Spam taps and exploits the worst in human nature

Today, the prime minister of the United Kingdom, David Cameron, wrote to me. At least that's what it said on the e-mail that I found in my spam box.

Today, the prime minister of the United Kingdom, David Cameron, wrote to me. At least that's what it said on the e-mail that I found in my spam box. Despite the austerity measures that the government has recently announced, he is giving me an ATM card with a £5,000 (Dh29,000) daily limit. I can collect it from the foreign secretary William Hague by e-mailing back a copy of my passport. Alarm bells ring: shouldn't they have a copy already, them being the government?

Blog Blaster promises me two million hits on my blog. The US ambassador to Nigeria is just waiting, yes waiting on tenterhooks, to give me $5 million if I accept delivery of a package. And if you're too small, too slow or just too obsessed with the opposite gender, there are a whole range of drugs and stimulants out there for you, along with eye surgery, or losing weight at better prices than you could ever imagine. There are even a dozen suggestions on how I can work less but earn more.

I think I've become addicted to spam. In this universe, I could live the sensational life of James Bond with overflowing bank accounts, happiness and love, and those crucial better looks. This is a slick world that increasingly entices me to dip into it every day to see what unimaginable thrills the mere click of a mouse could bring me. I'm beginning to think that the version of Shelina that exists in the Alternative World of Spam is a far more exciting and glamorous one.

This glorious spam world is not without social conscience. It is in fact a God-conscious, spiritual arena. I received a heartfelt plea to help release $17m dollars which a woman's deceased husband had put aside for the establishment of an orphanage. She exhorts me, in the Bible's words, that "Blessed is the hand that giveth", and that she doesn't want her "late husband's efforts to be used by unbelievers and greedy individuals for selfish and ungodly purposes".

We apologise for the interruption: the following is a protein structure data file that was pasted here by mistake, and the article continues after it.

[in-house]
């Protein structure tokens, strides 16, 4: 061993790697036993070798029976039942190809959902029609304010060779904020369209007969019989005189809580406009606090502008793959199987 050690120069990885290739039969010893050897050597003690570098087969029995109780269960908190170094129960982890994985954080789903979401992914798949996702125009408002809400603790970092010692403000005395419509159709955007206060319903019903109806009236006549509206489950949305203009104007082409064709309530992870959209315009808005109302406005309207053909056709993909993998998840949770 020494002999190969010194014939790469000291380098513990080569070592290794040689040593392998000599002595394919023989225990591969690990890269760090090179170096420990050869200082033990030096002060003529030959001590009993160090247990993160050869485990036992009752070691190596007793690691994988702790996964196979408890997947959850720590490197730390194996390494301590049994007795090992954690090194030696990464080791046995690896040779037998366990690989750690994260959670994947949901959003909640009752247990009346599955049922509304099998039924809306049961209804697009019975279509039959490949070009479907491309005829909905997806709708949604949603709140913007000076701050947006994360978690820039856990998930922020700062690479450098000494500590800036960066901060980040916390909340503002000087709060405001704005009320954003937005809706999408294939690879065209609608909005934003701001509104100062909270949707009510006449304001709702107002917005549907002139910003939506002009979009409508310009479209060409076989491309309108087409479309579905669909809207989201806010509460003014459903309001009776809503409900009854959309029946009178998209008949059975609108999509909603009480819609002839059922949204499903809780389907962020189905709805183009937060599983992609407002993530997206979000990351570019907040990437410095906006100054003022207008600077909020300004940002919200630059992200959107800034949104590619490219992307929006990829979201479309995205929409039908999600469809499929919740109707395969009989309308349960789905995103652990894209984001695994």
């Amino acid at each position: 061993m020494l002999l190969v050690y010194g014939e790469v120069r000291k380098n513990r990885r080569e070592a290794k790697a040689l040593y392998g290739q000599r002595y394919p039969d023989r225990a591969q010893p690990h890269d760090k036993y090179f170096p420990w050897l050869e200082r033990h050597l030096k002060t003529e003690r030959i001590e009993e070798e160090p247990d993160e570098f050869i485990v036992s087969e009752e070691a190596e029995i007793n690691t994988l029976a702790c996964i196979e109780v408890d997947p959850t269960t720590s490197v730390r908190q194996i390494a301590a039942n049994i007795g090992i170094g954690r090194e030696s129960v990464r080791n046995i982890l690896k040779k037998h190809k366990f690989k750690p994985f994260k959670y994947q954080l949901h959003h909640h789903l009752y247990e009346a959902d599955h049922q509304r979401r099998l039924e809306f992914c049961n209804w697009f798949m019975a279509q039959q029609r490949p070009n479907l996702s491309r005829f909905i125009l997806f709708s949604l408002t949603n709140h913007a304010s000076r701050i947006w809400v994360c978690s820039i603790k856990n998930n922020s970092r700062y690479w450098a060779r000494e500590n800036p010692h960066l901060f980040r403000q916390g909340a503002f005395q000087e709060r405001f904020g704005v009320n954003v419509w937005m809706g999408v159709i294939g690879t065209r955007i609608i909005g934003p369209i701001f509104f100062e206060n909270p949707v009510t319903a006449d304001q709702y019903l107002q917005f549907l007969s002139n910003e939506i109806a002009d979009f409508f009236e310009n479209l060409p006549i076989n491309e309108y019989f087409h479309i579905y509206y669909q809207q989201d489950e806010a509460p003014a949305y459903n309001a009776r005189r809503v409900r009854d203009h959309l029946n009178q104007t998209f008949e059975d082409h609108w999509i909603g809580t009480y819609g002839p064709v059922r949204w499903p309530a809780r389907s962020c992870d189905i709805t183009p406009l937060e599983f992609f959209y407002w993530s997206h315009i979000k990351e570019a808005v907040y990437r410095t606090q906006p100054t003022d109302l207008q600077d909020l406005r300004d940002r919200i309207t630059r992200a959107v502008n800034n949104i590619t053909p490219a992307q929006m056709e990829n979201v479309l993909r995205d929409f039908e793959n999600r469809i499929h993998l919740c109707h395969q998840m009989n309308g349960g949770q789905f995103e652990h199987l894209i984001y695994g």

The Spamiverse is not religiously exclusivist. I also get requests to help with dying men's wishes to build mosques and Islamic centres, and humanists who want to save cancer patients. Or humanists and Muslims in collaboration wanting to solve the world's HIV problems. It's a very creative, community-minded and tolerant place. I cast my eyes over all the spam messages and feel warm and fuzzy at the world's possible perfection. Life is good in the Matrix-like universe of the Spambox, assuming we believe the superficial messages and fail to look deeper.

However, to accept at face value and click through the nefarious links would be hugely dangerous, and the illusion would be shattered. Don't click the links, whatever you do. Your bank balance will be drained. Your computer will be infected. Don't be fooled by the sweet words. Spam is all the evils of today's illusory airbrushed world rolled into one. It feels personalised, but it's not written just for you. You are just a commodity to be parted from its cash and self esteem. It promises impossible outcomes, appealing to the worst in human nature of greed and vanity.

Spam doesn't only exist in your spam box. Those TV ads? That billboard across the street? That political rhetoric? You didn't ask for it - it just arrived in your life. If it's too good to be true, it probably is. That piece of wisdom is the best, and only, thing to be gained from dipping into your spam. And that piece of wisdom applies to real life too. Shelina Zahra Janmohamed is the author of Love in a Headscarf and writes a blog at